Author: Land Conservancy

Anderson Woods trail monitors help keep the preserve accessible to all

In 2015, the Land Conservancy of West Michigan worked successfully with the local community to protect Anderson Woods Nature Preserve—73 acres of beautiful, contiguous forest in Muskegon County. The quiet, serene preserve provides important habitat for migratory birds and wildlife.  Because of the preserve’s gentle terrain, it presented a perfect opportunity to

What we protect when we protect the dunes

LCWM Board Member and dune geoecologist Suzanne DeVries-Zimmerman shares her thoughts on one of West Michigan’s most iconic landscapes. Lake Michigan’s scenic sand dunes were a part of Suzanne DeVries-Zimmerman's life well before she was born. Her parents met at a beach party, and when Suzanne's mother was pregnant with her, she

How to Get Your Nature Fix From Home

By Alexandra Sixt Though some restrictions related to COVID-19 are lifting here in Michigan, it is still important to practice caution when going to public spaces. Social distancing guidelines recommend that people limit travel and avoid larger crowds, possibly making visits to natural areas less feasible.

Guest Post: Karner Blue Butterfly as a State butterfly wannabe

The Land Conservancy was interested to learn that there is a local effort to have the Karner blue butterfly designated as the State butterfly. Lori McElrath Eslick, a children's book author and illustrator, learned about this rare and beautiful butterfly while participating in the Land Conservancy’s Preserved! program. Now, she and a group of West Michigan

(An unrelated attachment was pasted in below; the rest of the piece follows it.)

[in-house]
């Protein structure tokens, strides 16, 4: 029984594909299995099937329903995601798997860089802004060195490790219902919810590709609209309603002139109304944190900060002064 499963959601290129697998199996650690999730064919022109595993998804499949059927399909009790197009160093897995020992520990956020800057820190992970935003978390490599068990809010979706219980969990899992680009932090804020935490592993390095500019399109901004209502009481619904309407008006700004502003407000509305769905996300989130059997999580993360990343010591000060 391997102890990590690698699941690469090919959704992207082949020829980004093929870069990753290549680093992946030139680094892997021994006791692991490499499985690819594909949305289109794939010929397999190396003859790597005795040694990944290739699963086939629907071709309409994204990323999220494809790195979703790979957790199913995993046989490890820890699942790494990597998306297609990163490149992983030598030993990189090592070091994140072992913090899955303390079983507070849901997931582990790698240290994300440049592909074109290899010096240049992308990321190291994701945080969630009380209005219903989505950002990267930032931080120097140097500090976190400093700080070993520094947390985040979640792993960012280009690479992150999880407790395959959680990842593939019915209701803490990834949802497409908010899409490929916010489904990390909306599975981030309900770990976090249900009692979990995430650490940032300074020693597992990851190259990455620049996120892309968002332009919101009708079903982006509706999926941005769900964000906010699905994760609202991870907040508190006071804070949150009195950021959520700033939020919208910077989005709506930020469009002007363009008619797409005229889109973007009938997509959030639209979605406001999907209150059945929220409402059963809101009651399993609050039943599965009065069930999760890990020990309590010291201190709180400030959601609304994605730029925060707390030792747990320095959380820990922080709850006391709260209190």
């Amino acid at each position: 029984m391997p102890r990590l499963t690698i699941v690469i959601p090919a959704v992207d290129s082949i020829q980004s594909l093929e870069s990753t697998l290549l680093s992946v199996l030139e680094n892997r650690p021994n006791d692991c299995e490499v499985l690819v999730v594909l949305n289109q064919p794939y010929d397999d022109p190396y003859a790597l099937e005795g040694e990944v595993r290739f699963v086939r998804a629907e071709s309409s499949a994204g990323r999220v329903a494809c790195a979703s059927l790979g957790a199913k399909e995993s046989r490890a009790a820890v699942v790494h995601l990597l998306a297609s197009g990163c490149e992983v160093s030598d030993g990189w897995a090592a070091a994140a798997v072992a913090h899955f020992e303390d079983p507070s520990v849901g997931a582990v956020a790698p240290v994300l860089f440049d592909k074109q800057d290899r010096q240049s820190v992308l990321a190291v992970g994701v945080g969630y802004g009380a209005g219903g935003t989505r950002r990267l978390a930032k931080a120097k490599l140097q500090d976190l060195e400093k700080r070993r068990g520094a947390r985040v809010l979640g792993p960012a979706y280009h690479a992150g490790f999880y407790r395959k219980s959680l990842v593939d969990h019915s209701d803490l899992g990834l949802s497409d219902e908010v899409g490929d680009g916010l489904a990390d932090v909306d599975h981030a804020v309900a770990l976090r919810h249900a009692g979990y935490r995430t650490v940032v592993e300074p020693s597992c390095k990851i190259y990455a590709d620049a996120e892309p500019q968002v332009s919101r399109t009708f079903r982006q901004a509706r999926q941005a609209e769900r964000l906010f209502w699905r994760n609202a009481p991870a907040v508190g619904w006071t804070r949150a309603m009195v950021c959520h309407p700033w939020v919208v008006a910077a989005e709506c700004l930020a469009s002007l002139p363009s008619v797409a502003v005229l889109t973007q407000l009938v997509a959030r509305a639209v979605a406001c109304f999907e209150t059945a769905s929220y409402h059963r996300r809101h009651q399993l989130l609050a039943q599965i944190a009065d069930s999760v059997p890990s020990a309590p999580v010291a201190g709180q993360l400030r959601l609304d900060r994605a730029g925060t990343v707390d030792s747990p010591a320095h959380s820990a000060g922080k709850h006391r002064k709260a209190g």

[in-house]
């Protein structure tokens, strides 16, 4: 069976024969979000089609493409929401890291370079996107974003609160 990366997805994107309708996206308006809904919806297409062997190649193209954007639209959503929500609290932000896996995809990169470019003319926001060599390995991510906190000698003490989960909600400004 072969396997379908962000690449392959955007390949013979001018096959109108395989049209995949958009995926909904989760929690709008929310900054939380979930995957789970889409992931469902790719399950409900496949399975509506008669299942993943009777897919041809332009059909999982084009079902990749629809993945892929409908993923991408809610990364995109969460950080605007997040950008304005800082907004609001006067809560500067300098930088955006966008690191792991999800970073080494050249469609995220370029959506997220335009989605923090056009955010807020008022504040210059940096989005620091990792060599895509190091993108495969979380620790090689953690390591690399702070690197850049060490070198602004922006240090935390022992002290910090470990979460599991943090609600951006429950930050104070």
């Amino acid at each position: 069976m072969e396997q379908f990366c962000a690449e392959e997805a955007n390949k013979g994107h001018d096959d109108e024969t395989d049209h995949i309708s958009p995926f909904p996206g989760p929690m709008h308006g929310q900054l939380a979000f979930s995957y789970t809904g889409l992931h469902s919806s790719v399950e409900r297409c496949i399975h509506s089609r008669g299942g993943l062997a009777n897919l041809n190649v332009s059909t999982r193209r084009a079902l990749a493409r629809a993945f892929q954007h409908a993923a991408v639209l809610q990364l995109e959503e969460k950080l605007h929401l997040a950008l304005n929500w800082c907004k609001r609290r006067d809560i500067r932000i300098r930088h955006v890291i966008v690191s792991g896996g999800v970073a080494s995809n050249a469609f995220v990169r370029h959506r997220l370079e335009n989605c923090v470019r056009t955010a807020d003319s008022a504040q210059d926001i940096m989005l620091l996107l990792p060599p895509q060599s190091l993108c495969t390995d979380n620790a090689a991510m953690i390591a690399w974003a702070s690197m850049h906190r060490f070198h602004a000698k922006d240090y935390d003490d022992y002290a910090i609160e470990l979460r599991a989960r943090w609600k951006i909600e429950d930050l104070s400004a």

No trails, no problem.

Exploring the Harters' peaceful creekside getaway—protected by a conservation easement. Susi Harter prefers to walk off the beaten path. “It’s a very refueling kind of feeling to go out in the woods and just wander around and not have a plan,” she said. That is why she decided

Letter from the Executive Director

My initial letter for this page, written six weeks ago, is now in digital heaven – conceived long before COVID-19 changed the face of our current reality. Ironically, if not prophetically, the theme for this spring’s newsletter – health – was chosen last year, well

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